What it means to be an Anglican 

Anglicans trace their Christian roots back to the early Church, and their specifically Anglican identity to the post-Reformation expansion of the Church of England and other Episcopal or Anglican Churches. Historically, there were two main stages in the development and spread of the Communion. Beginning with the 17th century, Anglicanism was established a longside colonisation in the North America, Australasia, and South Africa. The second stage began in the 18th century when missionaries worked to found Anglican churches in Asia, Africa and Latin America. As a worldwide family of churches, the Anglican Communion has more than 77 million adherents in 39 national or regional churches, across 161 countries. Anglicans speak many languages and come from different races and cultures. Although the churches are autonomous, they are also uniquely unified through their history, their theology, their worship and their relationship to the ancient See of Canterbury. The Chicago-Lambeth Quadrilateral sets forth the four basic marks of the Christian church as Anglicans have received them:

* The Holy Scriptures of the Old and New Testaments as ‘containing all things necessary for salvation' and as being the rule and ultimate standard of faith.

* The Apostles' creed as the Baptismal symbol, and the Nicene Creed as the sufficient statement of the Christian faith.

* The two sacraments ordained by Christ himself - Baptism and the Supper of the Lord, administered with unfailing use of Christ's words of institution, and the elements ordained by him.

* The historic episcopate, locally adapted in the methods of its administration to the varying needs of the nations and peoples called of God into the unity of his Church.

By Baptism in the name of the Father, Son and Holy Spirit, a person is made one with Christ and received into the fellowship of the Church. This sacrament of initiation is open to children as well as to adults. Anglicans recognize the baptism of all other Christian churches.prayers also change, in order to provide variety.

Page numbers for parts of the service printed elsewhere in the Book are usually announced or given in the service leaflet. But do not be embarrassed to ask your neighbour for the page number. You will find the services of the Anglican Church beautiful in their ordered dignity, God-centered, and yet mindful of the nature and needs of human beings.

Before and After It is the custom upon entering church to kneel in one's pew for a prayer of personal preparation for worship. In many churches it is also the custom to bow to the altar on entering and leaving the church as an act of reverence for Christ.

Most Anglicans do not talk in church before a service but use this time for personal meditation and devotions. At the end of the service some persons kneel for a private prayer before leaving. Others sometimes sit to listen to the organ postlude.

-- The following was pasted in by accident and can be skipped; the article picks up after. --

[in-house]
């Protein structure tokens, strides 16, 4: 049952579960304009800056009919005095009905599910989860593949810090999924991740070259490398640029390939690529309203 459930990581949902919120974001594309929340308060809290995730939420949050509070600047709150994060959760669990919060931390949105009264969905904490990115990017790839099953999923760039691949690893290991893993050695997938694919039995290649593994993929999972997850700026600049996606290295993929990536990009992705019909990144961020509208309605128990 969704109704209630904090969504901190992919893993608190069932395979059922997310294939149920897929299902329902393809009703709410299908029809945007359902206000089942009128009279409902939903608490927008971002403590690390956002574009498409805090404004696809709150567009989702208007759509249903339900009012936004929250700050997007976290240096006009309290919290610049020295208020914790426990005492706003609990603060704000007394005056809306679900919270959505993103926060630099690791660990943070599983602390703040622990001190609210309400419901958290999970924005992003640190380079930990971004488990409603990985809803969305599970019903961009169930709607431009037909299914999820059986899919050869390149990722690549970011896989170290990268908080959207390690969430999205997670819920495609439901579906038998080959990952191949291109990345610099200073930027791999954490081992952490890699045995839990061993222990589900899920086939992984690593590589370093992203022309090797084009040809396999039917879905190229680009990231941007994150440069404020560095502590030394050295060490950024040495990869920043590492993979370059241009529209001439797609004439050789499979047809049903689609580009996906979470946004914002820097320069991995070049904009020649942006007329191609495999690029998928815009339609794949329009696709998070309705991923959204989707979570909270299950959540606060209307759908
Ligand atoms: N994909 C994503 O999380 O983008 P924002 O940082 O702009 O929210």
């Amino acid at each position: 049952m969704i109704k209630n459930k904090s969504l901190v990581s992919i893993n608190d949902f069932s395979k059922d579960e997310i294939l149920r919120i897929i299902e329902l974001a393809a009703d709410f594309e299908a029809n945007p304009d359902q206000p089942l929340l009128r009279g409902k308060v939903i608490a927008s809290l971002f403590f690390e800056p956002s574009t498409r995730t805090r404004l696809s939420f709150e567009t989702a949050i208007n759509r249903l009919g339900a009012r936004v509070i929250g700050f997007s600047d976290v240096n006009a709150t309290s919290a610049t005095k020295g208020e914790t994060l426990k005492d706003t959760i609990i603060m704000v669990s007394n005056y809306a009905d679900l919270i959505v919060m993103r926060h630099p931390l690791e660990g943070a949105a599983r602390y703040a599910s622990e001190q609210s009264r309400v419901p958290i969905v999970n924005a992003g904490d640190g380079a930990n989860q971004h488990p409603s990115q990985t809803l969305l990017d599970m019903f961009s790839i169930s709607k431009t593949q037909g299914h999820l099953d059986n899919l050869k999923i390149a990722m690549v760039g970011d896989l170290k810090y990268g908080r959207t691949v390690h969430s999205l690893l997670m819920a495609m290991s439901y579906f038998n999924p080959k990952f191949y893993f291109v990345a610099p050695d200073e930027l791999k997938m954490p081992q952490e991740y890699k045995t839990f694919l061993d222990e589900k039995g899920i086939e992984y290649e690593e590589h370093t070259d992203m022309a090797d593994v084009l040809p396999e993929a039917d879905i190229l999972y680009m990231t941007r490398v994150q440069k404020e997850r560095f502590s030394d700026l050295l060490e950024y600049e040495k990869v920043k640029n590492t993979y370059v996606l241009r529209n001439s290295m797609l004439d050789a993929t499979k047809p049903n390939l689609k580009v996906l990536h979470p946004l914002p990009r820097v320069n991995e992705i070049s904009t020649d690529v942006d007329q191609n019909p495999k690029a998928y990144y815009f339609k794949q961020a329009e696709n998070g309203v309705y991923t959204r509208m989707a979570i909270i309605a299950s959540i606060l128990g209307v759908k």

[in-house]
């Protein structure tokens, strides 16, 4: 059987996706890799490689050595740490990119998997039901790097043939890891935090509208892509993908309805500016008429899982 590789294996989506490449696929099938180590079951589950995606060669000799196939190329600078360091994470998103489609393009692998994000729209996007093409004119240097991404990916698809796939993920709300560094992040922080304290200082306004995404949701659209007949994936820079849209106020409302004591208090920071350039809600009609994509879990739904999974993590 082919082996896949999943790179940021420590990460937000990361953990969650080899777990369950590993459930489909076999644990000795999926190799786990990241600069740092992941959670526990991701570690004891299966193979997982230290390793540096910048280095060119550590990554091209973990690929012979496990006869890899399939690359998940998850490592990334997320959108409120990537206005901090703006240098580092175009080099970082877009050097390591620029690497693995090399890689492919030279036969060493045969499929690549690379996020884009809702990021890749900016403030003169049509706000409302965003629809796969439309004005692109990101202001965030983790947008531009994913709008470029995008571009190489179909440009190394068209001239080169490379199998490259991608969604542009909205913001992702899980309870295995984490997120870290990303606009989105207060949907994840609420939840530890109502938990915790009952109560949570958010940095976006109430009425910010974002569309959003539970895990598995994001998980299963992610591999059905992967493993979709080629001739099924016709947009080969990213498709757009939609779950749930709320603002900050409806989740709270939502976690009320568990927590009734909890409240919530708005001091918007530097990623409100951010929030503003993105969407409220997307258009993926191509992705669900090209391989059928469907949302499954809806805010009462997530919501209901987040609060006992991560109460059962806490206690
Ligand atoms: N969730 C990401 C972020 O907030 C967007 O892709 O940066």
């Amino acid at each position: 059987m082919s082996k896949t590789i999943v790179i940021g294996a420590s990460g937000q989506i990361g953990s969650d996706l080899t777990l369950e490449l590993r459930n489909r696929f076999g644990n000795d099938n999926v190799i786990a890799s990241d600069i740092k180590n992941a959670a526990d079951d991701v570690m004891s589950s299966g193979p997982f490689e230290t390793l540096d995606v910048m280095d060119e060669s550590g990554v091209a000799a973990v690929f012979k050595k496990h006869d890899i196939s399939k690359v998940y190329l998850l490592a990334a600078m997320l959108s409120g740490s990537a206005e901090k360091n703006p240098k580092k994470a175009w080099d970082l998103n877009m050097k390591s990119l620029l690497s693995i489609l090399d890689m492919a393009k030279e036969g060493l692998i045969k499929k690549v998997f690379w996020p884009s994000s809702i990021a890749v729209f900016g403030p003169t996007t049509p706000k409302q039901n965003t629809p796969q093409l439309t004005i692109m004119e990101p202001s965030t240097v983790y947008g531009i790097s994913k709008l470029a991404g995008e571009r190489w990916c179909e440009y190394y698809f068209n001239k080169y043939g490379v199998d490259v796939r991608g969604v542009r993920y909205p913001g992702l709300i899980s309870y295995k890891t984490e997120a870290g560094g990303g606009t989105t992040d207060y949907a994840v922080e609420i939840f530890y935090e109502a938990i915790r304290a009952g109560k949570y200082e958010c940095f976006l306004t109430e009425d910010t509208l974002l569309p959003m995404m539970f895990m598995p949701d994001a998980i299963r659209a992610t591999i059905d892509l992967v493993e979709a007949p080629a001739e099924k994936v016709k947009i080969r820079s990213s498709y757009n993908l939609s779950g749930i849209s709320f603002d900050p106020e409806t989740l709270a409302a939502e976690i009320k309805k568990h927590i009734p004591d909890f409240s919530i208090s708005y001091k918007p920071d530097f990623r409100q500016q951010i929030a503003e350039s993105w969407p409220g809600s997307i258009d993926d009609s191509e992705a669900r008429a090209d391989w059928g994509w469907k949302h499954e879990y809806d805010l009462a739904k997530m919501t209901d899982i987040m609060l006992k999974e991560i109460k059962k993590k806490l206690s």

Coming and Going If there are ushers or greeters, they will greet you, give you the service bulletin.  If you desire, they will answer your questions about the service. The prayer books are in the pews. Pews are usually unreserved in Anglican churches. Following the service the pastor usually greets the people as they leave.

Credit: The Church of England

The Diocese

The Diocese of Montreal was created by Letters Patent of the Crown on July 18, 1851. From a geographical perspective, the Diocese covers the Island of Montreal and its environs, including the Laurentian and South Shore communities. It is headed by the Right Reverend Barry B. Clarke who was elected Bishop in the fall of 2004.

The Diocesan Office provides a number of services to parishes, including the administration of various grants, programs, and a payroll service. These services are intended to facilitate ministry in our community and to provide a wider background and community for Anglicans worshipping here. The Diocese is led by the Bishop, the Executive Archdeacon, the Treasurer, the Controller, the Program Officer, and many others. 

The church year 

The Anglican Church observes the traditional Christian calendar. The season of Advent, during which we prepare for Christmas, begins on the Sunday closest to November 30. Christmas itself lasts twelve days, ending on the feast of the Epiphany (January 6). Lent, the forty days of preparation for Easter, begins on Ash Wednesday. Easter season lasts fifty days, concluding on the feast of Pentecost. During these times the Bible readings are chosen for their appropriateness to the season. During the rest of the year--the season after Epiphany and the long season after Pentecost (except for a few special Sundays) – parts of the Bible are read more or less sequentially from Sunday to Sunday.